Animated Pictograms

Fun and easy-to-understand presentation of historical culture and traditional customs that are uniquely Japanese.

  • VISIT TO TEMPLE / SHIRINE
  • BOWING
  • POUNDING RICE CAKE
  • HAILING A CAB / TAXI
  • TAKING A BATH
  • WATER ABLUTION
  • TEA CEREMONY
  • RHYTHMIC CLAPPING AT CELEBRATIONS
  • RIDING THE TRAIN
  • WINNING MOVES IN SUMŌ
  • Coming Soon
  • Coming Soon

About The Project

EXPERIENCE JAPAN PICTOGRAMS were developed to provide visual support for tourists in Japan.
For more information about the objectives and design concept of the project, please click here.

Request

If you would like us to create new PICTOGRAMS for you or have other requests, please contact us here.

AWA DANCE FESTIVAL

阿波おどり[AWA-ODORI]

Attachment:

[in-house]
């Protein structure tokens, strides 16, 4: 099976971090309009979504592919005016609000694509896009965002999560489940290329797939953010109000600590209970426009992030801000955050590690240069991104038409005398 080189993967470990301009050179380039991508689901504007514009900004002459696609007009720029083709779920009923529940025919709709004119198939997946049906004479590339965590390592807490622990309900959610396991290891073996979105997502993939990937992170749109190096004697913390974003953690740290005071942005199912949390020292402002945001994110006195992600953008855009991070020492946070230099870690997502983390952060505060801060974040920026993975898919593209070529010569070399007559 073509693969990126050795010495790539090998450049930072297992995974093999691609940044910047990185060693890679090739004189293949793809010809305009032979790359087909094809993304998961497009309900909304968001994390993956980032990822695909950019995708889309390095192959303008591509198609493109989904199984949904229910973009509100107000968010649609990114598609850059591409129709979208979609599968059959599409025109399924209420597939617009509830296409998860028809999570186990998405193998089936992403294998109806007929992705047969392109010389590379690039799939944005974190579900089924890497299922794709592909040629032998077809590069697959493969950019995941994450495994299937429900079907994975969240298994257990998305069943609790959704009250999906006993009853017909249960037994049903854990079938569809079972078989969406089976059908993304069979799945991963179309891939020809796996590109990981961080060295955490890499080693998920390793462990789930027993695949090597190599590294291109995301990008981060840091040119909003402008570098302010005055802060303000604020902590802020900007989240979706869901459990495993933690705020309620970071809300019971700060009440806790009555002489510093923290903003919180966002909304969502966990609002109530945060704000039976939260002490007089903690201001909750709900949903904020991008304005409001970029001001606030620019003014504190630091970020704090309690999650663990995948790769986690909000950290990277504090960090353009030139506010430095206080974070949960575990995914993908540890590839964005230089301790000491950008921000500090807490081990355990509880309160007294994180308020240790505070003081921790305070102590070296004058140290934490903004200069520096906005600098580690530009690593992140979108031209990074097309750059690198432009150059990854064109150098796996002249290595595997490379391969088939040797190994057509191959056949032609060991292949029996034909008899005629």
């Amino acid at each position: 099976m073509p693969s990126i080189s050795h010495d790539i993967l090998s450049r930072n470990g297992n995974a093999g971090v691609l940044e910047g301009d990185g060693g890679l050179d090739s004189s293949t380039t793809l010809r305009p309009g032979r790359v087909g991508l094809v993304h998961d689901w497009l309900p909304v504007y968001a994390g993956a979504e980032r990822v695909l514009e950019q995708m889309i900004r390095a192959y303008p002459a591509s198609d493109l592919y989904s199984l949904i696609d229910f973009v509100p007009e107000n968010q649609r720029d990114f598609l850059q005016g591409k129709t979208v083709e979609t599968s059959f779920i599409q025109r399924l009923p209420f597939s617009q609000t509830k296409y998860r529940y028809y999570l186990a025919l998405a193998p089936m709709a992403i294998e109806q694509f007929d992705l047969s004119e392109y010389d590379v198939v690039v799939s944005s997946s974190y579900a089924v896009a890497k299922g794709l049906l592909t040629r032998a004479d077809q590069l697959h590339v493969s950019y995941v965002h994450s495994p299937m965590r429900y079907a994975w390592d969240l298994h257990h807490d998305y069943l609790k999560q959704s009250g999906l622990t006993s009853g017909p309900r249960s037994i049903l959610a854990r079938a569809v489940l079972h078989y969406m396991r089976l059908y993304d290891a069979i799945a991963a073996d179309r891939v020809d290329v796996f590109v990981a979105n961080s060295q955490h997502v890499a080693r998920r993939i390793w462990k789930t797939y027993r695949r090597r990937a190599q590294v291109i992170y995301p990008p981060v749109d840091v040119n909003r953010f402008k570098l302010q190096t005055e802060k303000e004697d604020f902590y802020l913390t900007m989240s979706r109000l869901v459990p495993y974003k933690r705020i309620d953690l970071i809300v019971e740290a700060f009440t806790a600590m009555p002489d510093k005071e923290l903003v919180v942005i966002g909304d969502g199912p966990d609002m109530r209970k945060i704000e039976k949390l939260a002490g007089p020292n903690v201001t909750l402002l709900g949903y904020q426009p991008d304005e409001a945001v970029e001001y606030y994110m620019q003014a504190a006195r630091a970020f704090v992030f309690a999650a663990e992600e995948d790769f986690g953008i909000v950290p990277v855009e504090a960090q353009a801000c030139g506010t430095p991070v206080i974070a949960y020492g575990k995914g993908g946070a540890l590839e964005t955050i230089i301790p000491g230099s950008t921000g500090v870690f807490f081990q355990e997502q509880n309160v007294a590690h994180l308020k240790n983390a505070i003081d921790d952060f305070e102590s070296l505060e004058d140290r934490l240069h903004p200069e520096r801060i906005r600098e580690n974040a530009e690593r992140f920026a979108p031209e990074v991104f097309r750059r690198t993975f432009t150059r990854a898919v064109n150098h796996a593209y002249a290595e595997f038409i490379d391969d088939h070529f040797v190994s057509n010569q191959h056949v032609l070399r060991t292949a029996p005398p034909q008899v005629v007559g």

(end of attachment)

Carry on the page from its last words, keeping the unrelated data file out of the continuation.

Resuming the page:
A dance festival with a history of over 400 years held annually from August 12 to 15 in Tokushima Prefecture on the island of Shikoku. The festival attracts more than a million spectators every year. There are several theories as to how the dance originally started. Some say that people danced to relieve fatigue from hard farm work during the summer months while others say the dance was for warding off plagues. Every night during the festival, dancers and musicians dressed in yukata (summer kimono) dance through the streets, moving their arms and legs in a choreographed fashion. Men dance in a low crouch while the women dance in a straight posture wearing amigasa hats. The Awa Dance has attracted a growing circle of enthusiastic fans, and the Awa Dance Festival is held in other parts of Japan as well, including Koenji in Tokyo. Eriko moved from Tokushima to Tokyo several years ago and is now living in Koenji. The melody played at the platforms of Koenji Station just prior to train departures is that of the Awa-odori song. Even without the lyrics, she hears the locals chanting, “Odoru ahou ni miru ahou, onaji ahou nara odoranya son, son” (The dancers are fools, the watchers are fools. Both are fools alike. So why not dance?). She hopes to make a visit home this coming summer.